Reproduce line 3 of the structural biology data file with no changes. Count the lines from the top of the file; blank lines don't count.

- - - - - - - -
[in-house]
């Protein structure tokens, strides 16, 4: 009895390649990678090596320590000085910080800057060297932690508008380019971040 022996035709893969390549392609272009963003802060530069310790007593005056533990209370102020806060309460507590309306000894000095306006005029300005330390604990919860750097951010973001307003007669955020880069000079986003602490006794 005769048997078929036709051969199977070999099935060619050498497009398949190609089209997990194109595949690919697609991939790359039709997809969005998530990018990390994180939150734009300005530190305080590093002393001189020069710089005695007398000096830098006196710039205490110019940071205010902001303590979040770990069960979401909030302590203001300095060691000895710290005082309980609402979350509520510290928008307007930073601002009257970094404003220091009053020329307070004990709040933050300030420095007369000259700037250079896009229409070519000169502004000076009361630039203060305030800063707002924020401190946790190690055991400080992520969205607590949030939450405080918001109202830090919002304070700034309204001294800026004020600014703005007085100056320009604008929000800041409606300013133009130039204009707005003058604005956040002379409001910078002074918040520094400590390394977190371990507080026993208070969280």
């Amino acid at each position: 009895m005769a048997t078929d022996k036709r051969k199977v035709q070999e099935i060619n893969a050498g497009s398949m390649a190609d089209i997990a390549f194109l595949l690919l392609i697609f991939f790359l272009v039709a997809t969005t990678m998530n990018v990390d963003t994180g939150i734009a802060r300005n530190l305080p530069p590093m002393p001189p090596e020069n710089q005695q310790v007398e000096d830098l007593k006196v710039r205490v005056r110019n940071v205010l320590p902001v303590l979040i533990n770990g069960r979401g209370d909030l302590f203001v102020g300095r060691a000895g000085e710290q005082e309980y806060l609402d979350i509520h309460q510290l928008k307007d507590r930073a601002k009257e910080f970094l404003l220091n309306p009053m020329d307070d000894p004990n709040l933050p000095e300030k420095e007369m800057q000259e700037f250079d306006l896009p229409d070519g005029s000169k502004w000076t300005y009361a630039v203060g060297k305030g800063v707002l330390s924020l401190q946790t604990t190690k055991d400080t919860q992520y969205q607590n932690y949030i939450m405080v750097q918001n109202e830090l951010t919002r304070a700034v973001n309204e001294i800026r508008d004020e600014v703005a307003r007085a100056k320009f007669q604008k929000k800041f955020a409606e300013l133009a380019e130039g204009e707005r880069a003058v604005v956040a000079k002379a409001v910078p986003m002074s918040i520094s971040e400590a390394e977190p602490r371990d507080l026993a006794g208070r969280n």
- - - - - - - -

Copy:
């Amino acid at each position: 009895m005769a048997t078929d022996k036709r051969k199977v035709q070999e099935i060619n893969a050498g497009s398949m390649a190609d089209i997990a390549f194109l595949l690919l392609i697609f991939f790359l272009v039709a997809t969005t990678m998530n990018v990390d963003t994180g939150i734009a802060r300005n530190l305080p530069p590093m002393p001189p090596e020069n710089q005695q310790v007398e000096d830098l007593k006196v710039r205490v005056r110019n940071v205010l320590p902001v303590l979040i533990n770990g069960r979401g209370d909030l302590f203001v102020g300095r060691a000895g000085e710290q005082e309980y806060l609402d979350i509520h309460q510290l928008k307007d507590r930073a601002k009257e910080f970094l404003l220091n309306p009053m020329d307070d000894p004990n709040l933050p000095e300030k420095e007369m800057q000259e700037f250079d306006l896009p229409d070519g005029s000169k502004w000076t300005y009361a630039v203060g060297k305030g800063v707002l330390s924020l401190q946790t604990t190690k055991d400080t919860q992520y969205q607590n932690y949030i939450m405080v750097q918001n109202e830090l951010t919002r304070a700034v973001n309204e001294i800026r508008d004020e600014v703005a307003r007085a100056k320009f007669q604008k929000k800041f955020a409606e300013l133009a380019e130039g204009e707005r880069a003058v604005v956040a000079k002379a409001v910078p986003m002074s918040i520094s971040e400590a390394e977190p602490r371990d507080l026993a006794g208070r969280n």